Before beginning this protocol, check the maximum spin speed of your centrifuge. Some centrifuges reach 20,000 g and others reach only 16,000 g, and the time for centrifugation will have to be adjusted proportionally. Note that rpm stands for rotations per minute while rcf stands for "relative centrifugal force." It is rcf that is equivalent to g-force, not rpm, because differently sized rotors will impart different forces at the same rotational speed.
- Obtain your 100 μL bird stool sample from the teaching bench ice bucket, according to the number you are assigned on today's Talk page.
- Work quickly and keep the sample on your ice bucket until you have finished adding the lysis reagent.
- Immediately add 1.4 mL of the lysis reagent (called buffer ASL) and vortex for ~ 1 min, until the solution is homogeneous.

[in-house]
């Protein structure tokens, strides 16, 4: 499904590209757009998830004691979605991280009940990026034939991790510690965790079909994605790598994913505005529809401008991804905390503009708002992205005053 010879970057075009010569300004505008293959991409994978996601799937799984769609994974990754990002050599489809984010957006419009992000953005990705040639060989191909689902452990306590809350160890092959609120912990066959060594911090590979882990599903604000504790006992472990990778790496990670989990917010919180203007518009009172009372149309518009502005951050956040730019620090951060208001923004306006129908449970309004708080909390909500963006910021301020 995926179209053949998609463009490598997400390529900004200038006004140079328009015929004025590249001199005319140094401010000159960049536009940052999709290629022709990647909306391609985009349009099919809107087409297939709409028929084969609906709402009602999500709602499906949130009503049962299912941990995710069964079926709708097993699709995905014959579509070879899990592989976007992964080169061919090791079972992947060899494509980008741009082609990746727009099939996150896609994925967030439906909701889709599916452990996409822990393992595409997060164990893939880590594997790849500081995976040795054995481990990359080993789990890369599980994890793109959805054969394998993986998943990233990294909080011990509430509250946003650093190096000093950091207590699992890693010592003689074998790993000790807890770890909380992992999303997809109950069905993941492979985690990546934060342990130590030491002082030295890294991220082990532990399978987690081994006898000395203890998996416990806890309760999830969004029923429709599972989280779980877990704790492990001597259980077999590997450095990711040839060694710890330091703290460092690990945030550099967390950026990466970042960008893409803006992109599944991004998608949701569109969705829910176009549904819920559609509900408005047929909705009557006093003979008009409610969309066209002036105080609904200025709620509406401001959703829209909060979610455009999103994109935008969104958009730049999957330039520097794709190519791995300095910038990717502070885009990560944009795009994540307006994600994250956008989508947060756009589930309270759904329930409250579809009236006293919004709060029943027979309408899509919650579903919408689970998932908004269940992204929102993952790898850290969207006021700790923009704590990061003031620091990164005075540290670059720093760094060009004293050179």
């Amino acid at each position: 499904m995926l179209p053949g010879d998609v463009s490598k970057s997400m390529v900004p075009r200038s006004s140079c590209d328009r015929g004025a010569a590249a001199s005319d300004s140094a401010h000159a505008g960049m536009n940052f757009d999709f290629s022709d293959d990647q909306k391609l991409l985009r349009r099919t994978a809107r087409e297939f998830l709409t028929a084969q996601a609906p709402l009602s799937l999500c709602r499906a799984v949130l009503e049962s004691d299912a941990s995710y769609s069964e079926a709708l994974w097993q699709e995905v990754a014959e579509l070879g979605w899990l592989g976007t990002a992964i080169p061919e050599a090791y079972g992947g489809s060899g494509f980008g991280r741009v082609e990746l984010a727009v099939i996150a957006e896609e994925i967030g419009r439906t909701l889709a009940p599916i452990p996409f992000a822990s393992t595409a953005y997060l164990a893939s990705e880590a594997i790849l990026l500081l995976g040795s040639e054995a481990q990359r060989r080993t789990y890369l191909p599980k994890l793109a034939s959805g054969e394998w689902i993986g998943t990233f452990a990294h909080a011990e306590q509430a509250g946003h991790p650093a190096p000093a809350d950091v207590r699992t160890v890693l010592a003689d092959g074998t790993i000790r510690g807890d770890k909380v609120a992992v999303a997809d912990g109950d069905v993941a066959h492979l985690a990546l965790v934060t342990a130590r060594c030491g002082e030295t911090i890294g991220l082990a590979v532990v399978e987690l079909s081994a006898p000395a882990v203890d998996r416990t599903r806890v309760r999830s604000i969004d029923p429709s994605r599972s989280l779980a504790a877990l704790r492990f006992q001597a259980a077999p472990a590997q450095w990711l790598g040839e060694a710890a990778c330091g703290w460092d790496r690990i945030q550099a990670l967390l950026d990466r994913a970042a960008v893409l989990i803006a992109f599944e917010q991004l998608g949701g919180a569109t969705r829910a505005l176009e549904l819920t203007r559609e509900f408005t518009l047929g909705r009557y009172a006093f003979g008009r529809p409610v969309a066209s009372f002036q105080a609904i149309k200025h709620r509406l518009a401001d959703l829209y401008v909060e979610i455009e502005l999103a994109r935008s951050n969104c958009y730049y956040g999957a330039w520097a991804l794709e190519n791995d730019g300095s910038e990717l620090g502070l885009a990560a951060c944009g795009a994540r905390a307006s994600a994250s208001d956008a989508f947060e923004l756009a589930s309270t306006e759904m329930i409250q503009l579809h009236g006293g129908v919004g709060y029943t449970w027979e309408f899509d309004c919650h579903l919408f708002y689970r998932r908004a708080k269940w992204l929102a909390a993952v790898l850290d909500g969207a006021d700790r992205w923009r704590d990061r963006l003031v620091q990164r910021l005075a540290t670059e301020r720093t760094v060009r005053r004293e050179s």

- The fastest way to add the appropriate amount of ASL is to add 0.7 mL twice with your P1000; that way you don't have to rotate the pipet setting in between additions.
- A few insoluble particulates may remain. Try vortexing for another 20-30 sec interval up to four more times, and stop vortexing when the sample no longer visibly changes over that interval.
- Heat at 70 °C for 5 min on the heat block at the front bench.
- Vortex for 15 sec and centrifuge for 1 min at 20,000 rcf or 1.5 min at 16,000 rcf. Place your tubes so that weight is equally distributed in the centrifuge.
- Unfortunately, your centrifuges cannot be set for 1.25 min exactly.
- Transfer 1.2 mL of supernatant into a fresh 2 mL tube.
- Be sure to use the special 2 mL eppendorfs here and not the standard 1.5 mL eppendorf tubes.
- Hold the foil-covered InhibitEX tablet over the tube, and gently push until the tablet pierces through the foil and falls into the tube.